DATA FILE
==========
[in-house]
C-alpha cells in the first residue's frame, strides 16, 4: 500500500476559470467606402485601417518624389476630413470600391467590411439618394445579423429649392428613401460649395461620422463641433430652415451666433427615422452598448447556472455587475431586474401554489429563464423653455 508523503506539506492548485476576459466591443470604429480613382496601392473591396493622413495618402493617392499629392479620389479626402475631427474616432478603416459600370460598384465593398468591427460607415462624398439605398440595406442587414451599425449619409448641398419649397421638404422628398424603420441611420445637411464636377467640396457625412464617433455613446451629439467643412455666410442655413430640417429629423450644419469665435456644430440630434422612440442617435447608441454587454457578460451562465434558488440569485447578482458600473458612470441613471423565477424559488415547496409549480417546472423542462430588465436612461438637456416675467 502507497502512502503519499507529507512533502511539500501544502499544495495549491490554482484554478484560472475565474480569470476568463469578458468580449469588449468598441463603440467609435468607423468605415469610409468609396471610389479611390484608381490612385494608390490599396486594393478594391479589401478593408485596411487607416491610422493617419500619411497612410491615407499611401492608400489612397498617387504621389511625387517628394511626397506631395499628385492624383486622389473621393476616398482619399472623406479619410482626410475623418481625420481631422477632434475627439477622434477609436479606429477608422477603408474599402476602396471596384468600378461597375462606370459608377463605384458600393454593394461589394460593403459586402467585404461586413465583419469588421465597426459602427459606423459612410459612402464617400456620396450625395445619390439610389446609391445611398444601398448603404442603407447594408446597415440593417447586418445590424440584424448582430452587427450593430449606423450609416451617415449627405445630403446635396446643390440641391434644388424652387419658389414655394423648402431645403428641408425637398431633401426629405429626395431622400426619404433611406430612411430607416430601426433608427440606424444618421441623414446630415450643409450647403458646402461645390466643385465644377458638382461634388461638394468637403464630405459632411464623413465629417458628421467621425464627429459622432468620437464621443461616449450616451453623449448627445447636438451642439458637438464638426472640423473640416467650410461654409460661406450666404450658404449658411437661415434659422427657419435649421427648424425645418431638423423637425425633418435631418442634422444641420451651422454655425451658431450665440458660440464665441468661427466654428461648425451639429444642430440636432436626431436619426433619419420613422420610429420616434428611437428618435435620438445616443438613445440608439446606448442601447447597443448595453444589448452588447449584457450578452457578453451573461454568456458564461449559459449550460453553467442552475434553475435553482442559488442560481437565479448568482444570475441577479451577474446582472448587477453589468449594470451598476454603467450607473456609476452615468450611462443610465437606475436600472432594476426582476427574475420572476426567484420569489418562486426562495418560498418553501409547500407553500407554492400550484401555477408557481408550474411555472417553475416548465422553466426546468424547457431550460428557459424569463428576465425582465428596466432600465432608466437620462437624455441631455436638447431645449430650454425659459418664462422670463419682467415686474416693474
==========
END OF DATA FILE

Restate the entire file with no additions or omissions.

[in-house]
C-alpha cells in the first residue's frame, strides 16, 4: 500500500476559470467606402485601417518624389476630413470600391467590411439618394445579423429649392428613401460649395461620422463641433430652415451666433427615422452598448447556472455587475431586474401554489429563464423653455 508523503506539506492548485476576459466591443470604429480613382496601392473591396493622413495618402493617392499629392479620389479626402475631427474616432478603416459600370460598384465593398468591427460607415462624398439605398440595406442587414451599425449619409448641398419649397421638404422628398424603420441611420445637411464636377467640396457625412464617433455613446451629439467643412455666410442655413430640417429629423450644419469665435456644430440630434422612440442617435447608441454587454457578460451562465434558488440569485447578482458600473458612470441613471423565477424559488415547496409549480417546472423542462430588465436612461438637456416675467 502507497502512502503519499507529507512533502511539500501544502499544495495549491490554482484554478484560472475565474480569470476568463469578458468580449469588449468598441463603440467609435468607423468605415469610409468609396471610389479611390484608381490612385494608390490599396486594393478594391479589401478593408485596411487607416491610422493617419500619411497612410491615407499611401492608400489612397498617387504621389511625387517628394511626397506631395499628385492624383486622389473621393476616398482619399472623406479619410482626410475623418481625420481631422477632434475627439477622434477609436479606429477608422477603408474599402476602396471596384468600378461597375462606370459608377463605384458600393454593394461589394460593403459586402467585404461586413465583419469588421465597426459602427459606423459612410459612402464617400456620396450625395445619390439610389446609391445611398444601398448603404442603407447594408446597415440593417447586418445590424440584424448582430452587427450593430449606423450609416451617415449627405445630403446635396446643390440641391434644388424652387419658389414655394423648402431645403428641408425637398431633401426629405429626395431622400426619404433611406430612411430607416430601426433608427440606424444618421441623414446630415450643409450647403458646402461645390466643385465644377458638382461634388461638394468637403464630405459632411464623413465629417458628421467621425464627429459622432468620437464621443461616449450616451453623449448627445447636438451642439458637438464638426472640423473640416467650410461654409460661406450666404450658404449658411437661415434659422427657419435649421427648424425645418431638423423637425425633418435631418442634422444641420451651422454655425451658431450665440458660440464665441468661427466654428461648425451639429444642430440636432436626431436619426433619419420613422420610429420616434428611437428618435435620438445616443438613445440608439446606448442601447447597443448595453444589448452588447449584457450578452457578453451573461454568456458564461449559459449550460453553467442552475434553475435553482442559488442560481437565479448568482444570475441577479451577474446582472448587477453589468449594470451598476454603467450607473456609476452615468450611462443610465437606475436600472432594476426582476427574475420572476426567484420569489418562486426562495418560498418553501409547500407553500407554492400550484401555477408557481408550474411555472417553475416548465422553466426546468424547457431550460428557459424569463428576465425582465428596466432600465432608466437620462437624455441631455436638447431645449430650454425659459418664462422670463419682467415686474416693474